Tangible UI and Minority Report
In his blogpost about "unconscious gestures", at a certain point, Matt Jones has a good rant about the cultural ownership on the touch interface of the iphone. As if all the other products which use touch/gestures had been copied ("with pride"):
"That last remark made me spit with anger - and I almost posted something very intemperate as a result. The work that all the teams within Nokia had put into developing touch UI got discounted, just like that, with a half-thought-through response in a press conference. I wish that huge software engineering outfits like S60 could move fast enough to ‘copy with pride’.
Fact-of-the-matter is if you have roughly the same component pipeline, and you’re designing an interface used on-the-go by (human) fingers, you’re going to end up with a lot of the same UI principles.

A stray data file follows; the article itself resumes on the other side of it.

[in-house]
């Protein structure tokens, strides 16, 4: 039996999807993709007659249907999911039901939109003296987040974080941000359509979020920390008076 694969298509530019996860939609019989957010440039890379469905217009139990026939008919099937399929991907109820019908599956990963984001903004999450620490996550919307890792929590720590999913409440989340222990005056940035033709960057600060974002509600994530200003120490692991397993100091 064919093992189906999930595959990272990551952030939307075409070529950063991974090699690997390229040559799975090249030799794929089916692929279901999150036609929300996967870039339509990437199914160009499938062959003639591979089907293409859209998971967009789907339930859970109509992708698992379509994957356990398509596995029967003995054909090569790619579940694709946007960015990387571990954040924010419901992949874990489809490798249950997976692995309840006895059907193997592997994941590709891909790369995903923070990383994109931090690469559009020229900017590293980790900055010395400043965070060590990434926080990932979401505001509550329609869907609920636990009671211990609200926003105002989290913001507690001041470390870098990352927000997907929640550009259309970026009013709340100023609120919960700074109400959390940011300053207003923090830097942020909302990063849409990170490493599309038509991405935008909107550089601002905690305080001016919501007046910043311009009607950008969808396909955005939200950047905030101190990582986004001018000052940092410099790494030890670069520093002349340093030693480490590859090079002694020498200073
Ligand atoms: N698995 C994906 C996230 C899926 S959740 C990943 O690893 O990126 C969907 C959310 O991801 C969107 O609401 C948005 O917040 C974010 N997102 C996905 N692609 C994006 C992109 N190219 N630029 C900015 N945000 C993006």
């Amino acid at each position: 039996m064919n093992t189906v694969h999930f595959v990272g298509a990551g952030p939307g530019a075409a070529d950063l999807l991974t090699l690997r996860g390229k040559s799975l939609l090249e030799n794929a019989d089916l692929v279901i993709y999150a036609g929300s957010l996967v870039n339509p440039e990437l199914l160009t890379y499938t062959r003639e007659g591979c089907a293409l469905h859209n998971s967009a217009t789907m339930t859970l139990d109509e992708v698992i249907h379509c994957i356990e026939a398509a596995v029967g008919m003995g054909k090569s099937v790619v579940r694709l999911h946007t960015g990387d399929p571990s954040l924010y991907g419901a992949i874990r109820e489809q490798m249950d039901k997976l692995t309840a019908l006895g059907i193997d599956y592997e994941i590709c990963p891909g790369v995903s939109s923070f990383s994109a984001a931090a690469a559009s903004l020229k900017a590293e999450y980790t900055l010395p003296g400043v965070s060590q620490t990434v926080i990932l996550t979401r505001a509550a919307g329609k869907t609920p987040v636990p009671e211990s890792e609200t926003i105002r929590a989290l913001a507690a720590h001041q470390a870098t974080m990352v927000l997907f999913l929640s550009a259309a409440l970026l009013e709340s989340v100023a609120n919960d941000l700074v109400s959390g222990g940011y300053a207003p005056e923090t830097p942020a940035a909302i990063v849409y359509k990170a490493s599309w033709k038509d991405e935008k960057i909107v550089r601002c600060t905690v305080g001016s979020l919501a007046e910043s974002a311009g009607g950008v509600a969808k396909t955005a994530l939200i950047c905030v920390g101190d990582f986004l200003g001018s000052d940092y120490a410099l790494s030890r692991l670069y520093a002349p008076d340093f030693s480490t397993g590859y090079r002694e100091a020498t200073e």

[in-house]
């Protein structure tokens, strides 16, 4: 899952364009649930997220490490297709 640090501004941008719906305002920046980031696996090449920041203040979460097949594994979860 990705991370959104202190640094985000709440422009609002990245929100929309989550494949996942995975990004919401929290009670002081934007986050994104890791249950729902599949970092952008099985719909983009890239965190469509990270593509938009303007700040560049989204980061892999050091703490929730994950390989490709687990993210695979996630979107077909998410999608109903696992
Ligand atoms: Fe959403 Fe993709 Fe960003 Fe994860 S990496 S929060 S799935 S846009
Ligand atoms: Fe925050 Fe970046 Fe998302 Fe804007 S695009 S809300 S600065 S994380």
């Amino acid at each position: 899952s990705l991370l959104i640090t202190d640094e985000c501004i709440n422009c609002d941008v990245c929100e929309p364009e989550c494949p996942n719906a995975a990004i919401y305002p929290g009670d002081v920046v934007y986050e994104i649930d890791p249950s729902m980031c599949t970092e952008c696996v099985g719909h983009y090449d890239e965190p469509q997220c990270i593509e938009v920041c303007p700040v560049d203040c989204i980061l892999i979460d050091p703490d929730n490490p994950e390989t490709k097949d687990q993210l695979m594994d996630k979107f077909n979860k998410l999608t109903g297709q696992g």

But Apple executed first, and beautifully, and they win. They own it, culturally."
Why do I blog this? speaking of cultural ownership, what is even more puzzling is all the press about the prominence of "minority report" in terms of interface paradigm.
As if every single gestural/touch UI that we have today have something to do with Minority Report, as if that movie taught people that it was where innovation in that field started. So you have newspaper article about the phone/table/display that-mimics-minority-report-gestural-interface. It's really weird since the interface employed by Tom Cruise et al. are very different. There is really something here about the normative future created by a cultural artifact such as movies and tv series.
Apart from that, Matt's also complains about the fact that what is pursued is more "deliberate touch interfaces - touch-as-manipulate-objects-on-screen rather than touch-as-manipulate-objects-in-the-world for now", which is a relevant remark.